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Hutongs and Courtyards & Beihai Park


Hutongs and courtyards, BeijingCourtyard, (Si He Yuan) in Chinese, refers to a square or rectangular courtyard compound usually with four houses built on each side. It is a typical example of Northern Chinese residential architecture. This closed construction has only one entrance and is considered to safeguard family privacy. Four houses arranged on each side with an interior courtyard symbolize the union of the family. Architectural designs of unique roof decorations, elaborate wood and stone carvings and vividly colored paintings make the courtyard a museum of traditional Chinese culture. Entering the compound is to explore the traditions of China.

The history of Beijing's courtyard can be traced back to the construction campaign of this capital city in China's Yuan Dynasty (1271 - 1368). Compared with its skyscraping modern counterparts, courtyards in the city allow tourists to learn more about the daily life of ordinary Beijing people.

The word 'Hutong' refers to the small and narrow alleyways between rows of courtyards and it is estimated that there are thousands of hutongs in the city from the narrowest 40-cetimeter (16 inches)-wide Qinshi Hutong to the zigzagged Jiudaowan (literally means quite a long hutong with nine turns). Names of hutongs are related to people's daily life, such as a person's name, an auspicious word or a beautiful flower.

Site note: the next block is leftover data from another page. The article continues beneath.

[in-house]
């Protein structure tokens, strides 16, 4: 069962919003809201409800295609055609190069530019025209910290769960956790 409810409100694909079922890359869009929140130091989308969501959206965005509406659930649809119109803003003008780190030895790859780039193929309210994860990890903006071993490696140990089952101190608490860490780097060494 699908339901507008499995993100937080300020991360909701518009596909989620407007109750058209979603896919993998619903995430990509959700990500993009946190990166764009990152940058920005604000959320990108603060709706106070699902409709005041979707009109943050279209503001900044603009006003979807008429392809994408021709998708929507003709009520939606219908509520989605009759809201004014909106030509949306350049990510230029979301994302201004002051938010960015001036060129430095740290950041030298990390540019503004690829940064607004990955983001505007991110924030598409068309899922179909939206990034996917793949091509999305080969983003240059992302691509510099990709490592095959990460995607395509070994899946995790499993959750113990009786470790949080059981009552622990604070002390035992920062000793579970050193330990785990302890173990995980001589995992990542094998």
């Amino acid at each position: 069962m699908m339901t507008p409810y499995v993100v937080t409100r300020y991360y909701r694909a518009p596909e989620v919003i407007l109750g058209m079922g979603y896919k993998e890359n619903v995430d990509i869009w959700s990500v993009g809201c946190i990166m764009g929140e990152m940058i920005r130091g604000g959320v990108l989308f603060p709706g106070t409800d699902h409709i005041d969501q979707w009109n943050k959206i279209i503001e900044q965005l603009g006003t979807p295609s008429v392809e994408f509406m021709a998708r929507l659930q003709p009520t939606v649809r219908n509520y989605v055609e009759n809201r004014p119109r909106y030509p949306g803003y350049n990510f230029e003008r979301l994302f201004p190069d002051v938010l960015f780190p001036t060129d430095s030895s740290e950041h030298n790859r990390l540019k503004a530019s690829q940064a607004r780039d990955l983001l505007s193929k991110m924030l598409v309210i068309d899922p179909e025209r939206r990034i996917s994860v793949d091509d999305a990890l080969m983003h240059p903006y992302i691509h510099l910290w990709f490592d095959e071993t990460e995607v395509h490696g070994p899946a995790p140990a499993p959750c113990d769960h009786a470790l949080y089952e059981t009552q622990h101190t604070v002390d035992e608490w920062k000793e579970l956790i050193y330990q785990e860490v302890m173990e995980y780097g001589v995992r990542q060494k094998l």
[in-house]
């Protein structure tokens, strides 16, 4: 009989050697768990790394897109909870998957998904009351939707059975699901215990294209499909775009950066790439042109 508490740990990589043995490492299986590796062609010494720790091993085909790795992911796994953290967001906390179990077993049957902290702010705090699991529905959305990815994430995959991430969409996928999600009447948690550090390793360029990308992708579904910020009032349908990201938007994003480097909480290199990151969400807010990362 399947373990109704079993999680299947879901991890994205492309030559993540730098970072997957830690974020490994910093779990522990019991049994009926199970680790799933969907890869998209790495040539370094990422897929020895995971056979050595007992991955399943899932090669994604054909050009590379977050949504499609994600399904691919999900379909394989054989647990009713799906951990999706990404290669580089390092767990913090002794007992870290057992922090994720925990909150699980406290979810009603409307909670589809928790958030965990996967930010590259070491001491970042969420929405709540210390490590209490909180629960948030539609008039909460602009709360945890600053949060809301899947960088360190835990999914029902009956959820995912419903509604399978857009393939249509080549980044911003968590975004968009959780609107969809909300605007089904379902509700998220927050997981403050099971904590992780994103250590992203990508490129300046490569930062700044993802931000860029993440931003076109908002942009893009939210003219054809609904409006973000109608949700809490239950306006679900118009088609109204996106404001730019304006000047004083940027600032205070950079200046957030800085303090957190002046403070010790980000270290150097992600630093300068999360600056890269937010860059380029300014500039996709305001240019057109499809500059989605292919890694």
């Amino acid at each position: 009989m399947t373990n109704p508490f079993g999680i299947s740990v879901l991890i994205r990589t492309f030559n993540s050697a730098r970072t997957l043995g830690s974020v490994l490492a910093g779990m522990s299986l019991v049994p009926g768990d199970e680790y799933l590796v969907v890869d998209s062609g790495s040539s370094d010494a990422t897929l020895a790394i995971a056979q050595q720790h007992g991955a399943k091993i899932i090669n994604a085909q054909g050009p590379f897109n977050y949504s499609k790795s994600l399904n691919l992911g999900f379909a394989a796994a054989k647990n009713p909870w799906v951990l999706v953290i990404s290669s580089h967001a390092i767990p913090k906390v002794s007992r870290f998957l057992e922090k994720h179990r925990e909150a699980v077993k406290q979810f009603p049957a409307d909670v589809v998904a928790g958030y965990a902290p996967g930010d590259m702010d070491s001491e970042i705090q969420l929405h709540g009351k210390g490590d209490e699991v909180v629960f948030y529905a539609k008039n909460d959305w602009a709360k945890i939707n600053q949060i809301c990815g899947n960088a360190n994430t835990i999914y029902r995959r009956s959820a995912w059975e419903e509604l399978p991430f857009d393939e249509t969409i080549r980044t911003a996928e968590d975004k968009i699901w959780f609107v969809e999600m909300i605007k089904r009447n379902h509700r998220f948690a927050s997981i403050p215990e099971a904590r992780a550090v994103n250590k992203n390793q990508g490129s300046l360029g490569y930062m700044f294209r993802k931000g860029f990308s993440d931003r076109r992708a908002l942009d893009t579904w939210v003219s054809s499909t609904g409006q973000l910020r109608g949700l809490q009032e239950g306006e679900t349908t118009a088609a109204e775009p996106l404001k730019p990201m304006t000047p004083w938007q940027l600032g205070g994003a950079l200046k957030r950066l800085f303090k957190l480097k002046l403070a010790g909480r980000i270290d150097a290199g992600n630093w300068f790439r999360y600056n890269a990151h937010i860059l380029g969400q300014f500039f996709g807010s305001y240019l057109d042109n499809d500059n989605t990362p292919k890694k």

Nowadays, Hutong Culture or Courtyard Culture is used to describe anything related to old Beijing and a featured tour by a pedicab through Beijing's winding hutongs is a popular choice for travelers who want a glimpse of the city's past.

 Beihai ParkWhite Dagoba on the Qiongdao Island, Beihai Park, Beijing

Located in central Beijing, Beihai Park is one of the best-preserved imperial gardens in China. First built in 1179, this garden complex has served as the winter palace for emperors in China's Liao, Jin, Yuan, Ming and Qing dynasties.

With an area of 68 hectares, Beihai Park is composed of an island and a beautiful lake. A Tibetan style White Pagoda built in 1651 on the island is a landmark of the park. There are a wide range of Tibetan Buddhist scripts in the pagoda. A variety of traditional Chinese architectural styles of Buddhist temples, pavilions and towers and courtyard structures can be found on the lake bank. A zigzagged bridge with five elegant pavilions extending from the bank into the lake is a beautiful sight in the park and has the beautiful name of 'Five-Dragon Pavilions'. To the north of the pavilions is Nine-Dragon Wall, one of three famous walls of its kind in China. It was built in 1756 during the Qing Dynasty (1644 - 1911). Nine dragons playing in the clouds are decorated on both sides of the wall.

An imperial court cuisine restaurant housed in an antique building boasts the best imperial court dishes in the city.

Admission Fee: CNY 5 (Nov. 1 to Mar. 31)
CNY 10 (Apr.1 to Oct. 31)
Opening Hours: 06:00 to 22:00
Time for a Visit:
One hour
Electric Bus Route: 5, 101, 103, 107,109, 111, 118, 701, 812, 814,823, 846

 Recommended China Tour with Beijing Hutong
5 Days Beijing Tour: Visit Tian'anmen Square, Forbidden City, Badaling, Rickshaw Tour in the Hutong and more as well as enjoying Beijing Duck Dinner and Chinese Kungfu Show